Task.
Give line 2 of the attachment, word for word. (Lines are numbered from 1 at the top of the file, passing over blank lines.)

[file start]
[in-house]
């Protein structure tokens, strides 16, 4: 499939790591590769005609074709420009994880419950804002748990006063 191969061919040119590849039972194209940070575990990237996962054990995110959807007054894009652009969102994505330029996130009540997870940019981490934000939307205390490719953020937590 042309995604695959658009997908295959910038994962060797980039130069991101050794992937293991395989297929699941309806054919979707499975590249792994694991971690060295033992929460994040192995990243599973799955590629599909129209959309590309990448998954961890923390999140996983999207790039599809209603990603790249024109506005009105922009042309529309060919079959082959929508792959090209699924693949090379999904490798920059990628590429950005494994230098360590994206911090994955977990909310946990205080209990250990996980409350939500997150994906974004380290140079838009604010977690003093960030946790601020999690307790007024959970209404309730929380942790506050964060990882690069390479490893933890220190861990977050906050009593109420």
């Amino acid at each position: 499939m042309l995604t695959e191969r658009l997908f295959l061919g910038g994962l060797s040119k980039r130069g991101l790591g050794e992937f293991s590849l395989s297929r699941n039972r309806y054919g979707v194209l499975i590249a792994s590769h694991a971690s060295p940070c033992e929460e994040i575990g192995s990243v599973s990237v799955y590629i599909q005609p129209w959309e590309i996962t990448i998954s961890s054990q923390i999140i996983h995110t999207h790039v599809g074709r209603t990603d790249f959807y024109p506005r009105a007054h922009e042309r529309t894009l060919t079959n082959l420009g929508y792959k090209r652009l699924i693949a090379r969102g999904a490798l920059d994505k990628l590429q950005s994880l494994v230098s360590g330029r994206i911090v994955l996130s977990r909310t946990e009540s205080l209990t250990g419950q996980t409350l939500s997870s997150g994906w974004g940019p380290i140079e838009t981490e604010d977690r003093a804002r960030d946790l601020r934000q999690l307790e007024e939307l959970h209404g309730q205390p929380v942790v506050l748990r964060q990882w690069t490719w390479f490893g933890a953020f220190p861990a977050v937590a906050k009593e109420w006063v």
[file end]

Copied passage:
């Protein structure tokens, strides 16, 4: 499939790591590769005609074709420009994880419950804002748990006063 191969061919040119590849039972194209940070575990990237996962054990995110959807007054894009652009969102994505330029996130009540997870940019981490934000939307205390490719953020937590 042309995604695959658009997908295959910038994962060797980039130069991101050794992937293991395989297929699941309806054919979707499975590249792994694991971690060295033992929460994040192995990243599973799955590629599909129209959309590309990448998954961890923390999140996983999207790039599809209603990603790249024109506005009105922009042309529309060919079959082959929508792959090209699924693949090379999904490798920059990628590429950005494994230098360590994206911090994955977990909310946990205080209990250990996980409350939500997150994906974004380290140079838009604010977690003093960030946790601020999690307790007024959970209404309730929380942790506050964060990882690069390479490893933890220190861990977050906050009593109420």